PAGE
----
An intermittent failure can have a number of causes such as a failing processor, motherboard, RAM, or bad drivers. Check the processor temperature first and then run RAM diagnostics.

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Fans
spin – no power to other devices

If the fans spin, you know that 12V power is being delivered to
the system since fans and drive motors operate on the 12 Volt power channel.
Some of the logic boards and indicator lights use 5 Volts
or 3.3 Volts.

Smoke/
Burning smell

Anytime you smell electrical components burning or smell or see
smoke, cut the power to the device(s). This is serious. Get the device outdoors
since burning components can create noxious fumes.

Distended
capacitors

Capacitors store energy until they are released. When looking at
the top of the capacitor, you can see the pressure relief scores. These cross-shaped
indentations serve to create a weak area that will allow the capacitor to vent
as opposed to exploding. You can see that two of the capacitors have already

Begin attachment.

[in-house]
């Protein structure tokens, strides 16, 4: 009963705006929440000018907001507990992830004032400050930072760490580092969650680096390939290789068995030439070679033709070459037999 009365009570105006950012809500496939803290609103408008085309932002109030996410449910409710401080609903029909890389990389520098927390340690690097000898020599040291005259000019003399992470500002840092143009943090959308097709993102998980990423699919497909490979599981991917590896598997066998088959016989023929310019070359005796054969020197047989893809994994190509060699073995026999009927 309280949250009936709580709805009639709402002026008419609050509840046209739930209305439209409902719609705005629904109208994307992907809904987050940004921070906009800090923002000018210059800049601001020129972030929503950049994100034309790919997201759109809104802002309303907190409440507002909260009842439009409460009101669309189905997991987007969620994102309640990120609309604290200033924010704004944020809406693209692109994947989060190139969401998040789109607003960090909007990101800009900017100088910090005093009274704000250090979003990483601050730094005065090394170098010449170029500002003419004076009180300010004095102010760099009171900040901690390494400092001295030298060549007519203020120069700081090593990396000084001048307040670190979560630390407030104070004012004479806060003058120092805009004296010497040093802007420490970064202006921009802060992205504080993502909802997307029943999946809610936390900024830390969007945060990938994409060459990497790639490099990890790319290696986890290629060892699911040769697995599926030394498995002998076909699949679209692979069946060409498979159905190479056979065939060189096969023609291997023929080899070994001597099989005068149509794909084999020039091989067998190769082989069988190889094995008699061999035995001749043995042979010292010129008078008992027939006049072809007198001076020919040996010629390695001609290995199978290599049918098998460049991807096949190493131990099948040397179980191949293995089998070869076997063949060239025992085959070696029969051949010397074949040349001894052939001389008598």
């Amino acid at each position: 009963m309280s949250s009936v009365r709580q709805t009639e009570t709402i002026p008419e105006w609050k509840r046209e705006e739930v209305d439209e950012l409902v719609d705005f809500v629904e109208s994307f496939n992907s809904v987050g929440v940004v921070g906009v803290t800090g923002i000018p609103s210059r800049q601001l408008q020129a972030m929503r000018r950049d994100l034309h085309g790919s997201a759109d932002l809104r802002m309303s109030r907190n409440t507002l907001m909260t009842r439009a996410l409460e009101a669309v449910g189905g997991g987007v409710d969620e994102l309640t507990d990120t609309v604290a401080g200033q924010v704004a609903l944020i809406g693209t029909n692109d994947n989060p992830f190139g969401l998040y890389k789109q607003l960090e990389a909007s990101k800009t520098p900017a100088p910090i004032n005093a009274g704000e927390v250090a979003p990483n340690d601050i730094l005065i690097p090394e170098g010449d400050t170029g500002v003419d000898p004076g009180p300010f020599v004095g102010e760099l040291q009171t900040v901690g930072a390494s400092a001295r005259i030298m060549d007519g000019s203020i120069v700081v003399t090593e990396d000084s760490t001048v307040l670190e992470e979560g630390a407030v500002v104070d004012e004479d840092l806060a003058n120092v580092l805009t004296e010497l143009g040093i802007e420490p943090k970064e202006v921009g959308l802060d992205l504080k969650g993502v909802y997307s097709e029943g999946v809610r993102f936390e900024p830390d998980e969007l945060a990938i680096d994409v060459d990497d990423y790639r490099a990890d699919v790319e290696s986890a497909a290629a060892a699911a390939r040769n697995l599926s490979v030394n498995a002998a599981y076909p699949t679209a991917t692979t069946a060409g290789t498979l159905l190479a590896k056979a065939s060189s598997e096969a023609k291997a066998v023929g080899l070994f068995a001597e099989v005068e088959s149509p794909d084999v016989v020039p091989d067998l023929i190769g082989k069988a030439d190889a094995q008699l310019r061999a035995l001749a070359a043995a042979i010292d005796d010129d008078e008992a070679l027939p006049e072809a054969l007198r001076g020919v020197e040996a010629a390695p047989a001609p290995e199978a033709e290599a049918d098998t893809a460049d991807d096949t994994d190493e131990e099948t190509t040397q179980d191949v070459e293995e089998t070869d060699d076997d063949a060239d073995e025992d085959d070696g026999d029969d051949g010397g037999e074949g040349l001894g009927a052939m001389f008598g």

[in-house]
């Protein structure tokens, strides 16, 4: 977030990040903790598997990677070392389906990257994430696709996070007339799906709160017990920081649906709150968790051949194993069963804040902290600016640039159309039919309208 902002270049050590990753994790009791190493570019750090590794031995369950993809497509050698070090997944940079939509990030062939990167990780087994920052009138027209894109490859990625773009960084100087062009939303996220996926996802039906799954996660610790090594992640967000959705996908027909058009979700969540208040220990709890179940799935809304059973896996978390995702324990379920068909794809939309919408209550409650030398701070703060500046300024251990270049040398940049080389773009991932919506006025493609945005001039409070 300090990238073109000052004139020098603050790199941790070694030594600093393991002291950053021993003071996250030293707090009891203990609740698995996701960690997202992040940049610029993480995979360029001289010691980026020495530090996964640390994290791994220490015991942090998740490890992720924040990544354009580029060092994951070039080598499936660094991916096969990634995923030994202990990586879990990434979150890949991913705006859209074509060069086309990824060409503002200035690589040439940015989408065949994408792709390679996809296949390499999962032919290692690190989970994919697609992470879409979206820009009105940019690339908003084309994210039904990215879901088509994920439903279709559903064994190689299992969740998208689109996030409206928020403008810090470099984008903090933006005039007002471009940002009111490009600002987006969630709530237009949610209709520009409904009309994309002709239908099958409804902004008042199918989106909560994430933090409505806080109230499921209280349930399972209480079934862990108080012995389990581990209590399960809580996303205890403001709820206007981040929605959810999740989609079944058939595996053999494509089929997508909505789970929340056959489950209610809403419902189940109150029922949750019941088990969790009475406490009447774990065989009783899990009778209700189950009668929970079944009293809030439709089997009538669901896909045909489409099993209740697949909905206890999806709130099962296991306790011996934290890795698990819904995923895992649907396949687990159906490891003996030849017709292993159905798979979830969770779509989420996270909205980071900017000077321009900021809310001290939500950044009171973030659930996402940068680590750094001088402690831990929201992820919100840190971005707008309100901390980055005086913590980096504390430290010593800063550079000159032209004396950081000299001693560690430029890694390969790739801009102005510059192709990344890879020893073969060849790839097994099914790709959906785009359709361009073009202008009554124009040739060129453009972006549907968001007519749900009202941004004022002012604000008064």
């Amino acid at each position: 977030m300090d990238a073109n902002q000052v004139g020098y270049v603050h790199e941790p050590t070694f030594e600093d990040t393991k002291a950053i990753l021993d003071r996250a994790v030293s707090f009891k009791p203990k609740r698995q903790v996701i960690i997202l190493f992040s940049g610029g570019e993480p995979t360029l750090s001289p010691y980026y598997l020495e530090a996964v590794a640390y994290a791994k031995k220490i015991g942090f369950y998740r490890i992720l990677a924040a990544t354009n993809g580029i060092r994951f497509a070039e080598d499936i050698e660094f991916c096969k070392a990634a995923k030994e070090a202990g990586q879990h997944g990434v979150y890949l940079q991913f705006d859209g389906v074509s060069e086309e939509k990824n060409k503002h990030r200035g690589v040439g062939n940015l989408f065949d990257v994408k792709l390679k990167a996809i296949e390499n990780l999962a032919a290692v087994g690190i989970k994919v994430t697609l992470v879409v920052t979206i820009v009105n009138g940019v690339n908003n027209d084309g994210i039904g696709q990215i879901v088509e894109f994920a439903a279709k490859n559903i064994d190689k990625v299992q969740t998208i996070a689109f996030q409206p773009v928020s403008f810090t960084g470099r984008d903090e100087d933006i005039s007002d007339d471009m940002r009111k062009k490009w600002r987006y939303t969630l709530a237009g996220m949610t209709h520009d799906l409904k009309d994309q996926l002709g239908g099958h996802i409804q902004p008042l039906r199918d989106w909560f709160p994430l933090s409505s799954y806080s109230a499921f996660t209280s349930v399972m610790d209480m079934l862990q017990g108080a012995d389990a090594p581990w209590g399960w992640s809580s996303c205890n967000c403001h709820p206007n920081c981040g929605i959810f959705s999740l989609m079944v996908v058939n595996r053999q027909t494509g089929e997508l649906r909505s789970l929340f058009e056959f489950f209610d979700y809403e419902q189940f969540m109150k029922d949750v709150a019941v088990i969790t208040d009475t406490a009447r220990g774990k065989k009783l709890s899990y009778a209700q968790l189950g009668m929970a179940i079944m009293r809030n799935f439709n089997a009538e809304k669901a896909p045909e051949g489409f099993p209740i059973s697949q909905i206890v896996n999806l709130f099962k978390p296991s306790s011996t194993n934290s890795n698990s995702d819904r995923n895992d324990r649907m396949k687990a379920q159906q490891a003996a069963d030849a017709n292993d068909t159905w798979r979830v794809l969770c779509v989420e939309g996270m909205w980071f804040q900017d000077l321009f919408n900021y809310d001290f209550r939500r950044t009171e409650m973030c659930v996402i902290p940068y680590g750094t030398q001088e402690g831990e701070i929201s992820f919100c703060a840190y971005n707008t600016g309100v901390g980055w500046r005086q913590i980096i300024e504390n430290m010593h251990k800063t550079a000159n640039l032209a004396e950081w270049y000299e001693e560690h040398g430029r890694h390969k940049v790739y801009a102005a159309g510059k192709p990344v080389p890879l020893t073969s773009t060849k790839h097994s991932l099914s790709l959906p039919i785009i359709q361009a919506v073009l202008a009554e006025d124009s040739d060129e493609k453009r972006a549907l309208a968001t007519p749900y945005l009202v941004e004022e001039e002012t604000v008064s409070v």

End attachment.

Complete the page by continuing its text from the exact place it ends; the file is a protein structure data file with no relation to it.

failed in the image below.

Failing capacitors

Tools

Multimeter

A Multimeter is a tool capable of measuring a wide range of both
positive and negative electrical values. A Multimeter is used to measure
two or more electrical values, usually two of the following three: voltage (Volts),
current (Amps), and resistance (Ohms). A Multimeter is an essential tool
for any technician. As you spend time in the field, you will realize that the
majority of the problems you will see have their root in electrical power.
Invest wisely in your meter.

You can get a good analog meter and it will serve you well.
Consider that these are fragile instruments and require you to pre-set the
value range you expect to see. If you don’t set the correct value range, you
run the risk of damaging the indicator pin.

There is an easier and more accurate alternative to the analog
meter. This is a digital Multimeter. You will find that most digital
Multimeters are auto ranging, eliminating the potential for damage. In
addition, the readings you get on a digital Multimeter are quite clearly
defined as opposed to an analog Multimeter where an accurate reading depends on
the angle you are viewing the meter from.

Two types of multimeters

Power
supply tester

A Power supply tester functions much in the same way as a Multimeter,
except it looks for specific ranges. When using a good power supply tester, the
first thing you will notice is that the values are constantly fluctuating. This